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Re: Types of Web Service

From: Phillip Hallam-Baker <hallam@gmail.com>
Date: Thu, 24 Jan 2013 15:15:00 -0500
Message-ID: <CAMm+Lwh07nVjD+J=Fjw=0BEJN=rd+aEL1LZW6Nx=XrhkPDH_AQ@mail.gmail.com>
To: Julian Reschke <julian.reschke@gmx.de>
Cc: "ietf-http-wg@w3.org Group" <ietf-http-wg@w3.org>
On Thu, Jan 24, 2013 at 2:03 PM, Julian Reschke <julian.reschke@gmx.de>wrote:

> On 2013-01-24 18:36, Phillip Hallam-Baker wrote:
>> To understand REST, it is important to note that there are really two
>> definitions at this point:
>> 1) What Roy Fielding originally proposed
> ...described.
>  2) Don't do XML encoding
> Sorry? The choice of payload formats is entirely orthogonal to REST.

And inheritance had rather little to do with the original SIMULA/Smalltalk
definition of 'Object Oriented Programming'.

I didn't say it made any sense.

>  What Roy actually proposed results in a different approach to encoding
>> of idempotent transactions where caching is desirable. If the Web
>> Service is not idempotent then see case (2).
>> So the classes of Web interaction I see are
>> 1) User directed content retrieval
>> 2) Machine directed content retrieval
>> 3) Remote Procedure Call
>> 4) Inter process communication
>> HTTP/1.1 supports 1 through 3 but not 4 which is why we needed Web
>> Sockets to provide an escape hatch. The HTTP protocol is unidirectional
>> RPC.
>> One of the features I would like out of HTTP/2.0 is to support arbitrary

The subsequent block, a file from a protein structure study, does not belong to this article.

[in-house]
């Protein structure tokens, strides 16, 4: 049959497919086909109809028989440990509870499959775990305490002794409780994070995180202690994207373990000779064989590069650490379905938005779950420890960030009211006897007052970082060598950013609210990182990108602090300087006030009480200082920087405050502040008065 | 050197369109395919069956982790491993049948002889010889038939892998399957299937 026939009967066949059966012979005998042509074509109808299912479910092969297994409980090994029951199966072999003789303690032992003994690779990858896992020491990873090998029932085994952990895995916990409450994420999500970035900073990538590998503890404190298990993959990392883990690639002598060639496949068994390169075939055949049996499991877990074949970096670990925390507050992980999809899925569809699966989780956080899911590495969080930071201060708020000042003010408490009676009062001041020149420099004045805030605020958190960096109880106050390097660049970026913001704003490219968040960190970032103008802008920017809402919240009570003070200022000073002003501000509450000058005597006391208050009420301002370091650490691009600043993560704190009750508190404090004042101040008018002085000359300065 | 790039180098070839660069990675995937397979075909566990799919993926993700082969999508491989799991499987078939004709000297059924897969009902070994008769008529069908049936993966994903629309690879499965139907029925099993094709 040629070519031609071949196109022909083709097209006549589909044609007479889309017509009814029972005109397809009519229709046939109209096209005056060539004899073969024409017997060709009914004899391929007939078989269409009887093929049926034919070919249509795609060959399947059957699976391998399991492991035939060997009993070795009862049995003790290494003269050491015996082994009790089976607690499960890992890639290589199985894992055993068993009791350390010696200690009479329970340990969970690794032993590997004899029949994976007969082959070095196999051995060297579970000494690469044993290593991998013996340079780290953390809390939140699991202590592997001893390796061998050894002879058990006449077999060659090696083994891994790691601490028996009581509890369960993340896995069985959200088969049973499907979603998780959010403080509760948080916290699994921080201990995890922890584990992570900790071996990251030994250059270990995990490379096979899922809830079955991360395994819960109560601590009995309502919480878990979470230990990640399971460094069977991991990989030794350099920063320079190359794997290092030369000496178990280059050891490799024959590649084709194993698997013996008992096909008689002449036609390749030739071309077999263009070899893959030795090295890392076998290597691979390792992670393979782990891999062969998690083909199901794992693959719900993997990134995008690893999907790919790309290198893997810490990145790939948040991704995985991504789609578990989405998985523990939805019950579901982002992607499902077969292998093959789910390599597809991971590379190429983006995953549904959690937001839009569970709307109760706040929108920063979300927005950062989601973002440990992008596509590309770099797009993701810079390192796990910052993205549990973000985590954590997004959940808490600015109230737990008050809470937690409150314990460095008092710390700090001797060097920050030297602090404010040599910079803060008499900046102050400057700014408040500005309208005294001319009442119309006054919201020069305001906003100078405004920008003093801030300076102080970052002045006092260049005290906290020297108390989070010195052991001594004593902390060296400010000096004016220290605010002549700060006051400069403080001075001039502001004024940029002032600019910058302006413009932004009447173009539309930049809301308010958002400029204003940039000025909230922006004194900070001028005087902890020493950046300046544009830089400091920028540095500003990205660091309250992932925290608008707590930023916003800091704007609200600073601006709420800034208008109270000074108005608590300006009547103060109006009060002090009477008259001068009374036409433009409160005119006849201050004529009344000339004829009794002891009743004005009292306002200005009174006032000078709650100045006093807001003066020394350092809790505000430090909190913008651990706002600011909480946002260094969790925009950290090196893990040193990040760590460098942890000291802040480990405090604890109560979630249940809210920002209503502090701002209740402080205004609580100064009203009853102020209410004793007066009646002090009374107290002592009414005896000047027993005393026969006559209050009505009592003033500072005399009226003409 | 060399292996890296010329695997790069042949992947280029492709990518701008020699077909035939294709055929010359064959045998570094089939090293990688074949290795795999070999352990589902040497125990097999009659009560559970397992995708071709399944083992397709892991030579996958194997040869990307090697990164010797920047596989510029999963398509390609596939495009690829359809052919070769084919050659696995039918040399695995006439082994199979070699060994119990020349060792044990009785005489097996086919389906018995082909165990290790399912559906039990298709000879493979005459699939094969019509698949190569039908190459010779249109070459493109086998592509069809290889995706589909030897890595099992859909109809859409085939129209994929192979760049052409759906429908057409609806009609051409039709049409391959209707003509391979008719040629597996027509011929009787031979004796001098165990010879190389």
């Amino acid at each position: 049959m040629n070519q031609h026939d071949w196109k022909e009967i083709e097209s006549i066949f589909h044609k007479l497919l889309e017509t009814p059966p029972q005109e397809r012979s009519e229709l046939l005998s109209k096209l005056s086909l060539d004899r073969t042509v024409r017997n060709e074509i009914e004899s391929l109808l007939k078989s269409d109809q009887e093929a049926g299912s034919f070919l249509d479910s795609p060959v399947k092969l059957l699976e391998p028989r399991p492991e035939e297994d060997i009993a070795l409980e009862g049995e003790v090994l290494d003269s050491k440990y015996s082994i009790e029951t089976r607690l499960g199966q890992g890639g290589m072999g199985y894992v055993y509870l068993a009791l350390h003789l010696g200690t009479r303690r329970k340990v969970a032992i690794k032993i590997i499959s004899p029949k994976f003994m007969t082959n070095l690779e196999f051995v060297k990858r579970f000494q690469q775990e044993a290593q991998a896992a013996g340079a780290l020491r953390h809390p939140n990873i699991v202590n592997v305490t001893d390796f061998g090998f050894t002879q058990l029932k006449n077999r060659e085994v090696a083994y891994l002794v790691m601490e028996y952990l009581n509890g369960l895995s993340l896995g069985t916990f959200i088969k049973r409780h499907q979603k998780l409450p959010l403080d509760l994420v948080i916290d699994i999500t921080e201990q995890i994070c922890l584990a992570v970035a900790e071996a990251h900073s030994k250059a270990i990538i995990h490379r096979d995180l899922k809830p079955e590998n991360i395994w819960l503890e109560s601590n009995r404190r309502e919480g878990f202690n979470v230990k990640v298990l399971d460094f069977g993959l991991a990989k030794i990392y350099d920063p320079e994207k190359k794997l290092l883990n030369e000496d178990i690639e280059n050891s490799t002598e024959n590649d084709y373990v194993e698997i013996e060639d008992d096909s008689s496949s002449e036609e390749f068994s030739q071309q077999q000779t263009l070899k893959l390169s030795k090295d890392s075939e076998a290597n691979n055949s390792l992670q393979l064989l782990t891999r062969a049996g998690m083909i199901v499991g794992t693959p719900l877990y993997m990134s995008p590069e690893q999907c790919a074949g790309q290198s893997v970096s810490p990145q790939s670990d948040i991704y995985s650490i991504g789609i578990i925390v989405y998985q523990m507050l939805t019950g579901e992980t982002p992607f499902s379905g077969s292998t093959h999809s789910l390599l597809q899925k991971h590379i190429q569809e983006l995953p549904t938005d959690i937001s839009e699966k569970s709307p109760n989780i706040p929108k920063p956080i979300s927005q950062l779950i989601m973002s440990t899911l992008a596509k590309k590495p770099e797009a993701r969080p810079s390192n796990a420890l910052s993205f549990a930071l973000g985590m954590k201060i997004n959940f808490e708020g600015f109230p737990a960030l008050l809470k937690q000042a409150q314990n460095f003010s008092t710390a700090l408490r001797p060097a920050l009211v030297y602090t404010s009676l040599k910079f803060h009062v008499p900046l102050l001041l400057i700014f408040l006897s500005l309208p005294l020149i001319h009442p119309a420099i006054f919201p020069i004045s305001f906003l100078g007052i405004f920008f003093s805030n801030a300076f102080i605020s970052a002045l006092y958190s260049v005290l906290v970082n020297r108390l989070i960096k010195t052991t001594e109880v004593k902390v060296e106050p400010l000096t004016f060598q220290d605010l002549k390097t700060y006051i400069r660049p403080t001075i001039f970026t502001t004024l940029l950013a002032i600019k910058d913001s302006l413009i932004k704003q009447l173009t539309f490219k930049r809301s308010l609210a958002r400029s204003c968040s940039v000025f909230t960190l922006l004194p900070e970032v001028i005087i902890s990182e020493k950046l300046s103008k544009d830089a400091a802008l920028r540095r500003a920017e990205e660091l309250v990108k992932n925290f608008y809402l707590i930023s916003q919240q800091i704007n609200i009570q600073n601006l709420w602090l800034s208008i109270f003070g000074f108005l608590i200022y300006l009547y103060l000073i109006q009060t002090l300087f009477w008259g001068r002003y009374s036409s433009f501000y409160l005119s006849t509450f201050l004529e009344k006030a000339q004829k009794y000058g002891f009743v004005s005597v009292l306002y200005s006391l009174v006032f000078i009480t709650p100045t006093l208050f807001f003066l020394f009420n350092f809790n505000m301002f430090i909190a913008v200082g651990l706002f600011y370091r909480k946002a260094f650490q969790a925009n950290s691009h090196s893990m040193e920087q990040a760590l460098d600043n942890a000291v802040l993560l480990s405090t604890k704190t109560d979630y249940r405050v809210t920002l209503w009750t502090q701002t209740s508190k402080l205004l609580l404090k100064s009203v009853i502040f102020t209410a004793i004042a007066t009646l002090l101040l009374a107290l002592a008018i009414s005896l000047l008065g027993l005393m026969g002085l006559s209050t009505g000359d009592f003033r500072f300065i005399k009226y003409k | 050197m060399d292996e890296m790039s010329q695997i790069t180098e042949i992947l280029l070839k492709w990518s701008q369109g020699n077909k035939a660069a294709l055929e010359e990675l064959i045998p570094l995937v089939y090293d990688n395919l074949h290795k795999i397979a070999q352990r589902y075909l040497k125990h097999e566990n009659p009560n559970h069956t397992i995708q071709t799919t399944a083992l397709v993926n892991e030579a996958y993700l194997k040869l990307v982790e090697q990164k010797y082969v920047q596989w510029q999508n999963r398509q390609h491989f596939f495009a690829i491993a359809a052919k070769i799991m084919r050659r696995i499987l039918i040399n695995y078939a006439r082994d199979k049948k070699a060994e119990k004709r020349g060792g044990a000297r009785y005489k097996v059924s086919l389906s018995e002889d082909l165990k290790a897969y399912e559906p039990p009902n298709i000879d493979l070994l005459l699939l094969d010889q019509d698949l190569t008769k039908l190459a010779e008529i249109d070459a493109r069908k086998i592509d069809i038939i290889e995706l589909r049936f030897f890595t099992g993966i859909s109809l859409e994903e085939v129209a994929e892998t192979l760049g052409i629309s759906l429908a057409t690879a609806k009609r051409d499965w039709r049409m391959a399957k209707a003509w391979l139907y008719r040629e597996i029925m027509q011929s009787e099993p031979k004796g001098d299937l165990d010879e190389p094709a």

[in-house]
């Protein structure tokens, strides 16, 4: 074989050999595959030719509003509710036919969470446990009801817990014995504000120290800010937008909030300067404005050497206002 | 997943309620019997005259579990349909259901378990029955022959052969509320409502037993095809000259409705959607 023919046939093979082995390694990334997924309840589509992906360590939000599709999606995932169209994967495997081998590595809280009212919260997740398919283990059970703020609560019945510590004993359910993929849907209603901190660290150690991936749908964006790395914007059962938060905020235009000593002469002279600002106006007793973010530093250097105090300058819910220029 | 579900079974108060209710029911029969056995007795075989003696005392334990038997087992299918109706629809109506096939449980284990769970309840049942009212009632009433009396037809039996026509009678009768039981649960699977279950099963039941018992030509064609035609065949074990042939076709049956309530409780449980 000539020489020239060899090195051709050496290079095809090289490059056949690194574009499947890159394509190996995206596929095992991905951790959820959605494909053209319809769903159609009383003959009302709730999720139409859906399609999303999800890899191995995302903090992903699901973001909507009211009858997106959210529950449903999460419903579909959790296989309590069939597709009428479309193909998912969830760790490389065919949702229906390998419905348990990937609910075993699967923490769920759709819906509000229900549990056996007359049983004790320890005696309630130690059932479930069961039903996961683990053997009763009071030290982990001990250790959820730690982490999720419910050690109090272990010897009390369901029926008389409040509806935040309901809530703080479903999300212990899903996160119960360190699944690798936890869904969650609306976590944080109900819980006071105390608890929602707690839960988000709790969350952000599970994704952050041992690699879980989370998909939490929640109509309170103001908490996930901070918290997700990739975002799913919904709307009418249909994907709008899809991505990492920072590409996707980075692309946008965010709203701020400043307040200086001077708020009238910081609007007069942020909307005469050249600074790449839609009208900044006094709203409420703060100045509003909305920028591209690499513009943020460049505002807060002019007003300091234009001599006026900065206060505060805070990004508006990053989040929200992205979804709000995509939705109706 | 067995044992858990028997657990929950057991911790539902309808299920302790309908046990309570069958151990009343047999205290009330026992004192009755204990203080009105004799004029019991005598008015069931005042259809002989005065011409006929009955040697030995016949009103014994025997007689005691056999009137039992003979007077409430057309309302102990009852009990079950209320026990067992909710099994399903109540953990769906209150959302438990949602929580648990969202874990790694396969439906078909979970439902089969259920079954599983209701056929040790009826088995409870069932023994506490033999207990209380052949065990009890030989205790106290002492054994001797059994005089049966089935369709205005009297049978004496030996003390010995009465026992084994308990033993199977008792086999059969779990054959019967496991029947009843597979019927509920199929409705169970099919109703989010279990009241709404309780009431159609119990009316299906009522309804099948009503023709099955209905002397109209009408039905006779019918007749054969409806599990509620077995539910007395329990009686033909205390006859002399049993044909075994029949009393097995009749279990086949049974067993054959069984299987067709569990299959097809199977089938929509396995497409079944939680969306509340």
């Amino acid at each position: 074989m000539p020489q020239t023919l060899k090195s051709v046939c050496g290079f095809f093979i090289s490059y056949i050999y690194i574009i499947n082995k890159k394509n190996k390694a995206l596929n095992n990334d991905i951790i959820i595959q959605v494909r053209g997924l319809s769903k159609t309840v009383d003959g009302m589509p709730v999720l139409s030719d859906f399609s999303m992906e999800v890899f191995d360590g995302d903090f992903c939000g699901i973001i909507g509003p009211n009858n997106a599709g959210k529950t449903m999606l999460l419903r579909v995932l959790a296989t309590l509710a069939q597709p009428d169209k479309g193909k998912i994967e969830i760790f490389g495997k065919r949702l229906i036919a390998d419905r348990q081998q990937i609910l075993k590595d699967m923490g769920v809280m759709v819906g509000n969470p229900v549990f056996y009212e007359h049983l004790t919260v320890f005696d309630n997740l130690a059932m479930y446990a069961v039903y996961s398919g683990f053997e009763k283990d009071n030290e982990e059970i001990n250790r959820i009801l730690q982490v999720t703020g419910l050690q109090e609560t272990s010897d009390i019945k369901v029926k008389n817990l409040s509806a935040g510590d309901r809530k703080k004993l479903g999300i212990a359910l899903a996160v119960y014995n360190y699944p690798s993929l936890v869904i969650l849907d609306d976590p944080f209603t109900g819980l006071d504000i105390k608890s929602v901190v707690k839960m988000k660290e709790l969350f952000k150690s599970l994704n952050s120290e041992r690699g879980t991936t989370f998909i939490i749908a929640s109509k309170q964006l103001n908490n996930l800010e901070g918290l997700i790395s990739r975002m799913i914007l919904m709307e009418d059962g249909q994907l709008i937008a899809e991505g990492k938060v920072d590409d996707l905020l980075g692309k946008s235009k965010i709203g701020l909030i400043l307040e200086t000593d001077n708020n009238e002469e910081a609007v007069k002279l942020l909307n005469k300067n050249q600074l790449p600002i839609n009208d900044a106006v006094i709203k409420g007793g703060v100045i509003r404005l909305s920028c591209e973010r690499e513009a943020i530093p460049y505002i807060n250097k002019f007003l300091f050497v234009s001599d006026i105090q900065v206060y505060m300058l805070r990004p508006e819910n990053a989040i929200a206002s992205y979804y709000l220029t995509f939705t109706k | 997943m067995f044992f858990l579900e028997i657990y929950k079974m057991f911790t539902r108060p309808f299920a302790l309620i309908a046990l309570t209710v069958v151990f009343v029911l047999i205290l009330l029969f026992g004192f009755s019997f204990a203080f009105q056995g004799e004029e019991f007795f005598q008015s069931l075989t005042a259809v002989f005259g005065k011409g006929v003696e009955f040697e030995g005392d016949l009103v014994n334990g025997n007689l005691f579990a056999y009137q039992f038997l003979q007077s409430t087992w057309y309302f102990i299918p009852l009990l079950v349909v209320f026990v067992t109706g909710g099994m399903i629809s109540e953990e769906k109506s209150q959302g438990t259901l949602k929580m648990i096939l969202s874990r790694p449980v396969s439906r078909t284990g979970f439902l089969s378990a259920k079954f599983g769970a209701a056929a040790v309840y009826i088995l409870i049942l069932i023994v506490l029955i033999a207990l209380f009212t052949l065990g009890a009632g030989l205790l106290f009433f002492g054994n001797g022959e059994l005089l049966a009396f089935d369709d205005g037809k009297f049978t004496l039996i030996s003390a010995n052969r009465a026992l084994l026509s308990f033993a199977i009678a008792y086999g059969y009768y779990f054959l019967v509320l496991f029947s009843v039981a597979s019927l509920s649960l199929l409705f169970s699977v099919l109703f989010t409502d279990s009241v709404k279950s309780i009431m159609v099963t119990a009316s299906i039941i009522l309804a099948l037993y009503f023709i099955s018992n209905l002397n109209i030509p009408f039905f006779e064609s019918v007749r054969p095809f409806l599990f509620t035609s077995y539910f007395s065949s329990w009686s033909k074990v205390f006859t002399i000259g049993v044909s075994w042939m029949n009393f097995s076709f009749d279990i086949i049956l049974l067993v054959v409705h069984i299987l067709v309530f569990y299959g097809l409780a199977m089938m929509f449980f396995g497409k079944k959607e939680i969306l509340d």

>> communication patterns so that it is possible for a party on either side
>> of the communication channel to initiate communications at any time.
>> That would make HTTP a true Presentation Layer.
>> When used as a serialization format, JSON has all the expressive power
>> of XML and ASN.1 but far less complexity. I therefore prefer JSON unless
> Actually, it doesn't, unless you add another stack of semantics on top of
> JSON. But that doesn't matter, as the protocol isn't and shouldn't be
> concerned with payload formats.
>  there is a legacy issue. I see no value in using form-uri-encoding
>> except in the specific case of uri-encoding of an idempotent, cacheable
>> GET request. My preference is to use JSON in both directions.
> You can in HTTP/1.1 already.

That is what I do. when I am designing. I just wish we could get away from
the idea that REST means doing uri-encoding on the request rather than to
do with using a cacheable identifier.

If the Web Service is of type 2, that is a Machine directed request for
possibly cachable content, probably the approach that would make best sense
would be to use a message digest of the request after canonicalizing ...
hey we just reinvented Harvest (or Squid as it is now called).

Website: http://hallambaker.com/
Received on Thursday, 24 January 2013 20:15:29 UTC

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